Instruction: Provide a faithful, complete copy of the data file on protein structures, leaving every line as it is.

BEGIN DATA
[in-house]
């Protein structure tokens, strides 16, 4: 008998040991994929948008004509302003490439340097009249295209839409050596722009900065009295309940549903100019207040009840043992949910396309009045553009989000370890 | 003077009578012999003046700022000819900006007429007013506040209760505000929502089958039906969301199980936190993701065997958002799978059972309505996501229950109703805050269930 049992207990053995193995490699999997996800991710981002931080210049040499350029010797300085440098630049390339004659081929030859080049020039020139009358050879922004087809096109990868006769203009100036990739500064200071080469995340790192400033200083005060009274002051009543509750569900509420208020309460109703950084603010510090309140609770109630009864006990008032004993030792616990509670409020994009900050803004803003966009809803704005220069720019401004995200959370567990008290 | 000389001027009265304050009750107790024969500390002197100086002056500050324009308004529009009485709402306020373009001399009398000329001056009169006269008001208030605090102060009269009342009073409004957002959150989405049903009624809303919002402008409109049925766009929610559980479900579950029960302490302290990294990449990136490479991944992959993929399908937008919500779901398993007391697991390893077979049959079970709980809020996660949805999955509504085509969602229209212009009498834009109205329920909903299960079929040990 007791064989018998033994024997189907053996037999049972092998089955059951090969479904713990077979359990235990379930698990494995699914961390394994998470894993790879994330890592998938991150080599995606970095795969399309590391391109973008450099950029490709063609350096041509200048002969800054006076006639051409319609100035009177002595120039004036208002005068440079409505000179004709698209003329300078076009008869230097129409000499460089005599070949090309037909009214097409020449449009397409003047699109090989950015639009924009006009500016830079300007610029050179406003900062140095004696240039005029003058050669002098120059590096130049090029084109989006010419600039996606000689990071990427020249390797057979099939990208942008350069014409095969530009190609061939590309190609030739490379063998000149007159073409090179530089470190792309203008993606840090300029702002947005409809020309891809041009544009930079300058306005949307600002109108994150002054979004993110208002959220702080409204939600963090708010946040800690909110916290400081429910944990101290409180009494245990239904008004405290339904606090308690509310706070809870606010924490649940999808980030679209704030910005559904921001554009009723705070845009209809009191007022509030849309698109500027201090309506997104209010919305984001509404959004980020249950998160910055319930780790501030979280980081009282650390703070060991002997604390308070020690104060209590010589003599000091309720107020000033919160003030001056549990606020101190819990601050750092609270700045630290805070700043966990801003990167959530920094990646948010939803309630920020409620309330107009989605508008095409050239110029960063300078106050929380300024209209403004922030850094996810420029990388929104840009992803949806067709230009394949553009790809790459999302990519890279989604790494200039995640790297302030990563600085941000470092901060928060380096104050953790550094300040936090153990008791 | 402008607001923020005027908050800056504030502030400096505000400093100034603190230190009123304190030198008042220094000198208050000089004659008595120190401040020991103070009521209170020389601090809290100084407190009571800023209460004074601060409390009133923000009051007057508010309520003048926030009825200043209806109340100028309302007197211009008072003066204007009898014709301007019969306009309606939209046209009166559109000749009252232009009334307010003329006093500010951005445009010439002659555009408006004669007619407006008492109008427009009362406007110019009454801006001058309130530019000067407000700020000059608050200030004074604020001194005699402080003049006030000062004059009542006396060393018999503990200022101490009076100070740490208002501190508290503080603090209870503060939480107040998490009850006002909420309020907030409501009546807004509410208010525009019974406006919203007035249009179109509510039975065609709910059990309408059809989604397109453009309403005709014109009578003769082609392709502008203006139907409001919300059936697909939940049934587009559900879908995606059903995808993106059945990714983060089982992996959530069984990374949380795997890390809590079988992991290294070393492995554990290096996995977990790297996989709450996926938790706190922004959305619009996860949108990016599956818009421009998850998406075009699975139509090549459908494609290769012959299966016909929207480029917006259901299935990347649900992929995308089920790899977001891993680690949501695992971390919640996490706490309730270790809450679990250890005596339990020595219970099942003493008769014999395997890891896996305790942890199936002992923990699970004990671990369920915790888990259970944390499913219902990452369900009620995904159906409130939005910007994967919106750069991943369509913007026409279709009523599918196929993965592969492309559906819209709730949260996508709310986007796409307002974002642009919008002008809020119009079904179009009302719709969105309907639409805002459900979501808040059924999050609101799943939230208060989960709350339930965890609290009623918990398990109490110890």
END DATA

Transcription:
[in-house]
């Protein structure tokens, strides 16, 4: 008998040991994929948008004509302003490439340097009249295209839409050596722009900065009295309940549903100019207040009840043992949910396309009045553009989000370890 | 003077009578012999003046700022000819900006007429007013506040209760505000929502089958039906969301199980936190993701065997958002799978059972309505996501229950109703805050269930 049992207990053995193995490699999997996800991710981002931080210049040499350029010797300085440098630049390339004659081929030859080049020039020139009358050879922004087809096109990868006769203009100036990739500064200071080469995340790192400033200083005060009274002051009543509750569900509420208020309460109703950084603010510090309140609770109630009864006990008032004993030792616990509670409020994009900050803004803003966009809803704005220069720019401004995200959370567990008290 | 000389001027009265304050009750107790024969500390002197100086002056500050324009308004529009009485709402306020373009001399009398000329001056009169006269008001208030605090102060009269009342009073409004957002959150989405049903009624809303919002402008409109049925766009929610559980479900579950029960302490302290990294990449990136490479991944992959993929399908937008919500779901398993007391697991390893077979049959079970709980809020996660949805999955509504085509969602229209212009009498834009109205329920909903299960079929040990 007791064989018998033994024997189907053996037999049972092998089955059951090969479904713990077979359990235990379930698990494995699914961390394994998470894993790879994330890592998938991150080599995606970095795969399309590391391109973008450099950029490709063609350096041509200048002969800054006076006639051409319609100035009177002595120039004036208002005068440079409505000179004709698209003329300078076009008869230097129409000499460089005599070949090309037909009214097409020449449009397409003047699109090989950015639009924009006009500016830079300007610029050179406003900062140095004696240039005029003058050669002098120059590096130049090029084109989006010419600039996606000689990071990427020249390797057979099939990208942008350069014409095969530009190609061939590309190609030739490379063998000149007159073409090179530089470190792309203008993606840090300029702002947005409809020309891809041009544009930079300058306005949307600002109108994150002054979004993110208002959220702080409204939600963090708010946040800690909110916290400081429910944990101290409180009494245990239904008004405290339904606090308690509310706070809870606010924490649940999808980030679209704030910005559904921001554009009723705070845009209809009191007022509030849309698109500027201090309506997104209010919305984001509404959004980020249950998160910055319930780790501030979280980081009282650390703070060991002997604390308070020690104060209590010589003599000091309720107020000033919160003030001056549990606020101190819990601050750092609270700045630290805070700043966990801003990167959530920094990646948010939803309630920020409620309330107009989605508008095409050239110029960063300078106050929380300024209209403004922030850094996810420029990388929104840009992803949806067709230009394949553009790809790459999302990519890279989604790494200039995640790297302030990563600085941000470092901060928060380096104050953790550094300040936090153990008791 | 402008607001923020005027908050800056504030502030400096505000400093100034603190230190009123304190030198008042220094000198208050000089004659008595120190401040020991103070009521209170020389601090809290100084407190009571800023209460004074601060409390009133923000009051007057508010309520003048926030009825200043209806109340100028309302007197211009008072003066204007009898014709301007019969306009309606939209046209009166559109000749009252232009009334307010003329006093500010951005445009010439002659555009408006004669007619407006008492109008427009009362406007110019009454801006001058309130530019000067407000700020000059608050200030004074604020001194005699402080003049006030000062004059009542006396060393018999503990200022101490009076100070740490208002501190508290503080603090209870503060939480107040998490009850006002909420309020907030409501009546807004509410208010525009019974406006919203007035249009179109509510039975065609709910059990309408059809989604397109453009309403005709014109009578003769082609392709502008203006139907409001919300059936697909939940049934587009559900879908995606059903995808993106059945990714983060089982992996959530069984990374949380795997890390809590079988992991290294070393492995554990290096996995977990790297996989709450996926938790706190922004959305619009996860949108990016599956818009421009998850998406075009699975139509090549459908494609290769012959299966016909929207480029917006259901299935990347649900992929995308089920790899977001891993680690949501695992971390919640996490706490309730270790809450679990250890005596339990020595219970099942003493008769014999395997890891896996305790942890199936002992923990699970004990671990369920915790888990259970944390499913219902990452369900009620995904159906409130939005910007994967919106750069991943369509913007026409279709009523599918196929993965592969492309559906819209709730949260996508709310986007796409307002974002642009919008002008809020119009079904179009009302719709969105309907639409805002459900979501808040059924999050609101799943939230208060989960709350339930965890609290009623918990398990109490110890």